The first author recruited parent-adolescent dyads (N = 192) into after-school prevention education groups at middle schools in southeast Texas. This author placed participants in either (1) an Interactive Program (IP) in which they roleplayed, practiced resistance skills, and held parent-child discussions or (2) an Attention Control Program (ACP) that used the same curriculum but was delivered in a traditional, didactic format. Questionnaires administered at the beginning and end of the 4-session program and again after booster sessions in 3 subsequent semesters provided measures of social controls (e.g., communication with parents) and self controls (e.g., protection against risk) on the youths' sexual health behaviors. Linear mixed models adjusted for gender, age, and ethnicity showed that the IP, in comparison with the ACP, achieved significant gains in social control by increasing parental rules about having sex and other risky behaviors and also enhanced students' self-control by increasing their knowledge about prevention and enhancing resistance responses when pressured to have sex. (Author abstract)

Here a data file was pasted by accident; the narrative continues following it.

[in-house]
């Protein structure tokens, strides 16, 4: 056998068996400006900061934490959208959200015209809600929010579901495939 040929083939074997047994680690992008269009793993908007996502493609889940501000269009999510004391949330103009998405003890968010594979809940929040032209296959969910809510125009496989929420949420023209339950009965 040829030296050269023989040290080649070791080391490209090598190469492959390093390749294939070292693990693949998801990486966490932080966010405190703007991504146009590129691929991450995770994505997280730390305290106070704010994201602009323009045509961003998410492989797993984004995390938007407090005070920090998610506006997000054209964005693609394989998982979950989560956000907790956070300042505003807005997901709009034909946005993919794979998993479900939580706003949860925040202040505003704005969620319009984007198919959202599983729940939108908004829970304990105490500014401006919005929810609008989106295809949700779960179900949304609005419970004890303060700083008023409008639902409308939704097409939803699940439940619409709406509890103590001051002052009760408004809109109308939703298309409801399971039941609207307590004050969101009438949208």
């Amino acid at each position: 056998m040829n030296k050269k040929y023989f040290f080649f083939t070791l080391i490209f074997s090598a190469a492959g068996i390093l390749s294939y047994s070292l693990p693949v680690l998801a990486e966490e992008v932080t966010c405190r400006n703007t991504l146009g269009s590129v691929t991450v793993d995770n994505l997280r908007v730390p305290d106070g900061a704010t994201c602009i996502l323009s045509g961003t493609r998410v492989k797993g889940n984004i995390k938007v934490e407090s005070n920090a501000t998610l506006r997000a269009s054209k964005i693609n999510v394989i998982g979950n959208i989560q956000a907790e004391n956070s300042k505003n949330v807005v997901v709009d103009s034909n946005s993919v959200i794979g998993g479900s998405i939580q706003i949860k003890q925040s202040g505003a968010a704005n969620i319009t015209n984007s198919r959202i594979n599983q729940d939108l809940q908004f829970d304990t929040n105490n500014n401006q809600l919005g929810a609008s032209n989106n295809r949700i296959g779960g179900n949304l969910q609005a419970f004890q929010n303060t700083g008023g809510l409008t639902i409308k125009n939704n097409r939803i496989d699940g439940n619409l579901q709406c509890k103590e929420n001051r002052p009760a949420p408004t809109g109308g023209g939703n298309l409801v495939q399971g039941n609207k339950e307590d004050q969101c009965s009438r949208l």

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Parent–Adolescent Relationship Education (PARE): Program Delivery to Reduce Risks for Adolescent Pregnancy and STDs.